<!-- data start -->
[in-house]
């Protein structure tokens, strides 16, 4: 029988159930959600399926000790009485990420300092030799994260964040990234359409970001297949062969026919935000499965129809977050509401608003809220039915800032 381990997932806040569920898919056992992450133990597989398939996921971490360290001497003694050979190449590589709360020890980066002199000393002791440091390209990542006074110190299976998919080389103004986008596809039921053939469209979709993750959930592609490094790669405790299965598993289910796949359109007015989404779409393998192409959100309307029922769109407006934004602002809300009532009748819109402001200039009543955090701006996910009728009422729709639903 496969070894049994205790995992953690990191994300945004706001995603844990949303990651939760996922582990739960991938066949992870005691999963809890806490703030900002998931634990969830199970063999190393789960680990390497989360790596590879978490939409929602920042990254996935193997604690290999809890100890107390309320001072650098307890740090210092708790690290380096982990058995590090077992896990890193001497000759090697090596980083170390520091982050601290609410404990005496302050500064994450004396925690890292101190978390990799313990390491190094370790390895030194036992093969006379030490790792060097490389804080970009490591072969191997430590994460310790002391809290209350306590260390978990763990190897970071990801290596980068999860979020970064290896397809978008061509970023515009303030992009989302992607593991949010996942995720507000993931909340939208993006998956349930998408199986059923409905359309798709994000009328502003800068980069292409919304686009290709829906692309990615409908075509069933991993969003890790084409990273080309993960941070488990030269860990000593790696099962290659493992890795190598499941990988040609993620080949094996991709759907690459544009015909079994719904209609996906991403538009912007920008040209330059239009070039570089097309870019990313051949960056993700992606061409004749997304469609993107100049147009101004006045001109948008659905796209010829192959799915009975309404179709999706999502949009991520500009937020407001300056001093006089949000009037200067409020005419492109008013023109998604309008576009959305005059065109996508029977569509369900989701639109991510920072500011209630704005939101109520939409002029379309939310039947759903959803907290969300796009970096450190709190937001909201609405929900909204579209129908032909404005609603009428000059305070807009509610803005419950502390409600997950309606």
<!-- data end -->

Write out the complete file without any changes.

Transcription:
[in-house]
């Protein structure tokens, strides 16, 4: 029988159930959600399926000790009485990420300092030799994260964040990234359409970001297949062969026919935000499965129809977050509401608003809220039915800032 381990997932806040569920898919056992992450133990597989398939996921971490360290001497003694050979190449590589709360020890980066002199000393002791440091390209990542006074110190299976998919080389103004986008596809039921053939469209979709993750959930592609490094790669405790299965598993289910796949359109007015989404779409393998192409959100309307029922769109407006934004602002809300009532009748819109402001200039009543955090701006996910009728009422729709639903 496969070894049994205790995992953690990191994300945004706001995603844990949303990651939760996922582990739960991938066949992870005691999963809890806490703030900002998931634990969830199970063999190393789960680990390497989360790596590879978490939409929602920042990254996935193997604690290999809890100890107390309320001072650098307890740090210092708790690290380096982990058995590090077992896990890193001497000759090697090596980083170390520091982050601290609410404990005496302050500064994450004396925690890292101190978390990799313990390491190094370790390895030194036992093969006379030490790792060097490389804080970009490591072969191997430590994460310790002391809290209350306590260390978990763990190897970071990801290596980068999860979020970064290896397809978008061509970023515009303030992009989302992607593991949010996942995720507000993931909340939208993006998956349930998408199986059923409905359309798709994000009328502003800068980069292409919304686009290709829906692309990615409908075509069933991993969003890790084409990273080309993960941070488990030269860990000593790696099962290659493992890795190598499941990988040609993620080949094996991709759907690459544009015909079994719904209609996906991403538009912007920008040209330059239009070039570089097309870019990313051949960056993700992606061409004749997304469609993107100049147009101004006045001109948008659905796209010829192959799915009975309404179709999706999502949009991520500009937020407001300056001093006089949000009037200067409020005419492109008013023109998604309008576009959305005059065109996508029977569509369900989701639109991510920072500011209630704005939101109520939409002029379309939310039947759903959803907290969300796009970096450190709190937001909201609405929900909204579209129908032909404005609603009428000059305070807009509610803005419950502390409600997950309606």